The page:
IMPORTANT ZHANG DAQIAN PAINTING FROM THE JIE PING COLLECTION
Chen Chih-Ping (1906-1984), a native of Wenchang, Guangdong Province, was a senior diplomat for the Republic of China. Graduated in 1927 from the National Central University, Nanjing, Chen began to teach at National Henan University in 1930 as a Professor of Law. In 1933, he served as the assistant dean at Shanghai Police Training School, and then counselor at the National Military Council from 1934 to 1943. With the outbreak of the Sino-Japanese War in 1937, Chen Chih-Ping was appointed director at the South-West Transportation Administration and later director of China-Burma Transportation Administration based in Rangoon to supervise the construction of the Yunnan – Burma Road. From the 1940s, Chen became involved mainly in foreign affairs, and was accredited to Burma as Representative of the Executive Yuan, then to Calcutta, India as the Chief Representative of Defense Supplies, where he was promoted to Consul General from 1943 to 1946. After the war, he was transferred to Manila as Minister to the Philippines for three years, and as Ambassador Extraordinary and Plenipotentiary to the Philippines from 1949 to 1954, during which he was also a member of President Chiang Kai-shek's entourage to the Baguio Conference. Chen then returned to Taiwan as an Advisor in the Ministry of Foreign Affairs from 1955 to 56. In the next fifteen years that followed, Chen resumed his role as Ambassador Extraordinary and Plenipotiary to Iraq, Jordan, Arab Union, Libya and Mexico successively. At the same time, he was a Chief Delegate to the United Nations Annual General Assembly from 1963 to 1971. After retiring from his Mexico posting, he resided in the United States, but continued to serve as Advisor to the Ministry of Foreign Affairs and National Policy Advisor to the President. Throughout his civil career, he received 23 medals from the Republic of China and other countries. Chen Chih-Ping died in California on 11 Feb, 1984 aged 78.
The political changes in China in 1949 forced Zhang Daqian to leave his homeland in Sichuan, and in August 1952, Zhang Daqian left Hong Kong to reside in Mendoza, Argentina. Miles away from home, he never stopped his extensive travels. In March 1953, he flew to New York and stayed for a month. A month later, he went to Taiwan to organize his own exhibition. The time between these two excursions appears to be when Spring Mountains of Sichuan was completed.
When Daqian first arrived in South America, the relaxing landscapes and weather revived his spirits, whose joyous moods were clearly expressed in his paintings at that time. However, it wasn't long before his longing for home overpowered the excitement of the honeymoon phase. In Spring Mountains of Sichuan, Daqian wrote a deeply felt inscription, unmistakably a nostalgic recollection of the artist's homeland in Sichuan:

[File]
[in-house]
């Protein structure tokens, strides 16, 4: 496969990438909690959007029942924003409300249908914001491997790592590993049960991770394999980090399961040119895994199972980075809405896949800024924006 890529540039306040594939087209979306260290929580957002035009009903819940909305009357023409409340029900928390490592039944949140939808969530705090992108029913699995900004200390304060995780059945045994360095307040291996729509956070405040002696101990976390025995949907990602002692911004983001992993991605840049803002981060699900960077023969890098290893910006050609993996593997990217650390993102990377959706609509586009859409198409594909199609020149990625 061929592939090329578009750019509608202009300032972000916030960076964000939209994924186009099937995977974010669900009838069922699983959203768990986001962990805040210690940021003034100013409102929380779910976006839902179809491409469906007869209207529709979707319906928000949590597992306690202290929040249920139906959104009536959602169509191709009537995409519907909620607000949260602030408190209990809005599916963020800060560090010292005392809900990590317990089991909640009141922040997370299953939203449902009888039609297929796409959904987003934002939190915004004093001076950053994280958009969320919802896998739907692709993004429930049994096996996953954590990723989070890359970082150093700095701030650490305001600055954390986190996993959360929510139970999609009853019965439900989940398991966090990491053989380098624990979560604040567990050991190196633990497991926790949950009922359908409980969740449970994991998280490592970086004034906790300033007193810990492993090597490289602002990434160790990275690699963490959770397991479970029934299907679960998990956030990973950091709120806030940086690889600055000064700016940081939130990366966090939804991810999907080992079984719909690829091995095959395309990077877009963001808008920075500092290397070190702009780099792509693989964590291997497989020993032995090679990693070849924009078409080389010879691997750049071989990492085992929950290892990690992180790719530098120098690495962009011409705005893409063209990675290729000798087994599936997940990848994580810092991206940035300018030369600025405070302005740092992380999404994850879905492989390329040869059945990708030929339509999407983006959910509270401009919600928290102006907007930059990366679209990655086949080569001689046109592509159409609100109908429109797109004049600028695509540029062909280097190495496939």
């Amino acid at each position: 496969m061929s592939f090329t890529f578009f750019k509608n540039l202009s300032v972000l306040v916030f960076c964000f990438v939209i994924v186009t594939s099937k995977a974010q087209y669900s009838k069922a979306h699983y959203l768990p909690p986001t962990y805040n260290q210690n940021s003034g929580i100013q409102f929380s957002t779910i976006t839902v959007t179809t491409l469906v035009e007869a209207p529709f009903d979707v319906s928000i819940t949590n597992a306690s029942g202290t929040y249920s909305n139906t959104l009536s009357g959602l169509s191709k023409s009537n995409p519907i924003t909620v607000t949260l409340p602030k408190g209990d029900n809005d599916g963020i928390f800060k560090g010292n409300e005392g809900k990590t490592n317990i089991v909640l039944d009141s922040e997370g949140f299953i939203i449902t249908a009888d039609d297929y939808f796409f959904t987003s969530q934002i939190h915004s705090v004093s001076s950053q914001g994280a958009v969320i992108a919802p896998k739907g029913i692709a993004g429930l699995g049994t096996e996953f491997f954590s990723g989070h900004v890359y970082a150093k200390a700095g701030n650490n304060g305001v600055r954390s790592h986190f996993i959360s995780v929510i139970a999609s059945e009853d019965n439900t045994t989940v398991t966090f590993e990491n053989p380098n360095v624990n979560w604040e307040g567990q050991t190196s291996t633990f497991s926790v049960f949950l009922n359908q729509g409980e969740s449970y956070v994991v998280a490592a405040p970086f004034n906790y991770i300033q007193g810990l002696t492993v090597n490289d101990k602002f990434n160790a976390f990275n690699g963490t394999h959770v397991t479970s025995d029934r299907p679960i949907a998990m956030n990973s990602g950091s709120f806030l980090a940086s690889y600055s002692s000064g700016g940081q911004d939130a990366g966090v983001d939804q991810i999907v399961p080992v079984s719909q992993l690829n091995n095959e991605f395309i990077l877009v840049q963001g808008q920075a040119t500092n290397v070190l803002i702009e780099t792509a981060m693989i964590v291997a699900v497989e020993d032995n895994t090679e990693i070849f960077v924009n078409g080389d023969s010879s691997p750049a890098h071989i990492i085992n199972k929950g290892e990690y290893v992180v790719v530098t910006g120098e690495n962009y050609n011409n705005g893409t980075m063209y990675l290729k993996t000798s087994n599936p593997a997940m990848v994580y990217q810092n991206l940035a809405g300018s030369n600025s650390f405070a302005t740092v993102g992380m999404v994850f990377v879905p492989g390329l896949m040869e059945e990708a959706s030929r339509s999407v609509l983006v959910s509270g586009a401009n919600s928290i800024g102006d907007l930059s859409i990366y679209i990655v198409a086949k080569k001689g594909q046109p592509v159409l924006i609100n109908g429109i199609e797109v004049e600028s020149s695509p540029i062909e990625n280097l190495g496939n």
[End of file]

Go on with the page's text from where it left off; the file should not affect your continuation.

In the ample greenery of the tender winter,
Where will the vibrant spring come, and where too is my happiness?
The numerous sceneries of my homeland I write,
Yet who is there to read and care?
Created from memory, the landscapes of his homeland were displayed in 'boneless' mogu style, while structures are built up by layers of colours rather than outlining shapes. As Daqian traced, the mogu technique was used as early as the 6th century by Zhang Sengyou (active 500-550), Yang Sheng (active 714-743), Wang Shen (active 1046-1100), and later, Dong Qichang (1555-1636).
Daqian began painting in mogu style since the mid 1930s when works of Dong were acquired in the artist's Dafengtang collection, providing him a useful learning tool. Clear Autumn in Wu Gorge and Hua Shan are commonly seen subject matters for his mogu paintings. According to the inscription on these paintings, he identifies artists like Yang Sheng and Zhang Sengyou as his source; however, lack of originals from these artists suggests that Zhang was inspired to recreate his own unique style rather than mere copying. For Wu Gorge, he used a palette of red, white, green and blue to portray the saturated sunset; in Hua Shan, gold outlines to exaggerate the decorative factor. From the different versions of Daqian's mogu paintings from mid thirties to late forties, we can see the artist borrowed elements from various ancient artists, while gradually creating his own unique mogu brushwork, colours, and composition. In 1949, he perfected his skills to recreate Dong Qichang's Light Snow at Tongguan, one of the best examples of Daqian's mogu painting.
Spring Mountains of Sichuan was completed in the spring of 1953 at the prime of the artist, and is another extraordinary example of Daqian's unique mogu technique. Inspired by Dong Qichang and collaborating the styles of Dong Yuan and Ju Ran, the painting depicts lowlands and meandering rivers of Jiangnan sceneries. The rich vibrant colours without ink outlines create a decorative effect to the landscape, while fine delicate brushworks layered in shades of blue and green mineral pigments were elegantly put together in a scholarly, yet lively fashion.
Upon completion, this work was kept by the artist and later brought to Japan for mounting. In the late 1960s, it was presented as a gift to his old friend, well known senior diplomat of the Republic of China, Chen Chih-ping (1906-1984). This gift was treasured and carefully kept by Chen in excellent condition, and was never shown in public until now.
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